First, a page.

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Main Title The structure of scientific revolutions /
Author Kuhn, Thomas S.
Other Authors
Author Title of a Work
Hacking, Ian,
Publisher The University of Chicago Press,
Year Published 2012
OCLC Number 756577696
ISBN 9780226458113; 0226458113; 9780226458120; 0226458121
Subjects Science--Philosophy ; Science--History ; Philosophy--history ; Wissenschaftliche Revolution ; Paradigma--Wissenschaftstheorie ; Paradigmenwechsel ; Philosophie ; Naturwissenschaften ; Vetenskapsteori ; Vetenskapshistoria ; Wissenschaftliche Revolution--(DE-588)4127252-3 ; Paradigma--(DE-588)4044590-2 ; Wissenschaftstheorie--(DE-588)4117665-0 ; Wissenschaft--(DE-588)4066562-8 ; Paradigmenwechsel--(DE-588)4173260-1 ; Philosophie--(DE-588)4045791-6 ; Naturwissenschaften--(DE-588)4041421-8
Library Call Number Additional Info Location Last
EJAM  Q175.K95 2012 Region 3 Library/Philadelphia, PA 10/09/2012
Edition Fourth edition.
Collation xlvi, 217 pages ; 22 cm
"50th anniversary edition"--Cover. Includes bibliographical references and index.
Contents Notes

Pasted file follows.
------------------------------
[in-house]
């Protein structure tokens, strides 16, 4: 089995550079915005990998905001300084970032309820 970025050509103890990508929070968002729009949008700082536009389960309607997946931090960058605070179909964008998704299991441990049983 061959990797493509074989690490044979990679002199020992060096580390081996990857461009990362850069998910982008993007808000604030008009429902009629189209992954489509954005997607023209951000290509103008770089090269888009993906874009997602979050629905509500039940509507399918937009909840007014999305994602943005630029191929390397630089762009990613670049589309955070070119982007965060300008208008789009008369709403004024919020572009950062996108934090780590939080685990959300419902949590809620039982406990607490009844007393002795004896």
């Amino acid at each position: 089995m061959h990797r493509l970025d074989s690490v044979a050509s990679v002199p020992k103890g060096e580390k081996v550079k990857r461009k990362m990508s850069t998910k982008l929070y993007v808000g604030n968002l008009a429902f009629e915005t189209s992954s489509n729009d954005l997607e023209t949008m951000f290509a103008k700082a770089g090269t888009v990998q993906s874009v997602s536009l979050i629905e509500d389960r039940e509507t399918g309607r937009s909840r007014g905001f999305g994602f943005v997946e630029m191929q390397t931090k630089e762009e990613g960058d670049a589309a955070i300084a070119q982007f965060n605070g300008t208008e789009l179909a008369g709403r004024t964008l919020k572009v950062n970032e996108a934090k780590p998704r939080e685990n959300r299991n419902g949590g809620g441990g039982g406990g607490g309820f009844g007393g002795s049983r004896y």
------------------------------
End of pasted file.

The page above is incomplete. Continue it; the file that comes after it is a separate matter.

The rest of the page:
A role for history -- The route to normal science -- The nature of normal science -- Normal science as puzzle-solving -- The priority of paradigms -- Anomaly and the emergence of scientific discoveries -- Crisis and the emergence of scientific theories -- The response to crisis -- The nature and necessity of scientific revolutions -- Revolutions as changes of world view -- The invisibility of revolutions -- The resolution of revolutions -- Progress through revolutions. "When it was first published in 1962, The Structure of Scientific Revolutions was a landmark event in the history and philosophy of science. Fifty years later, it still has many lessons to teach. With The Structure of Scientific Revolutions, Thomas S. Kuhn challenge long-standing linear notions of scientific progress, arguing that transformative ideas do not arise from the day-to-day, gradual process of experimentation and data accumulation, but that the revolutions in science, those breakthrough moments that disrupt accepted thinking and offer unanticipated ideas, occur outside of "normal science," as he called it. Though Kuhn was writing when physics ruled the sciences, his ideas on how scientific revolutions bring order to the anomalies that amass over time in research experiments are still instructive in our biotech age. This new edition of Kuhn's essential work in the history of science includes an insightful introduction by Ian Hacking, which clarifies terms popularized by Kuhn, including paradigm and incommensurability, and applies Kuhn's ideas to the science of today." --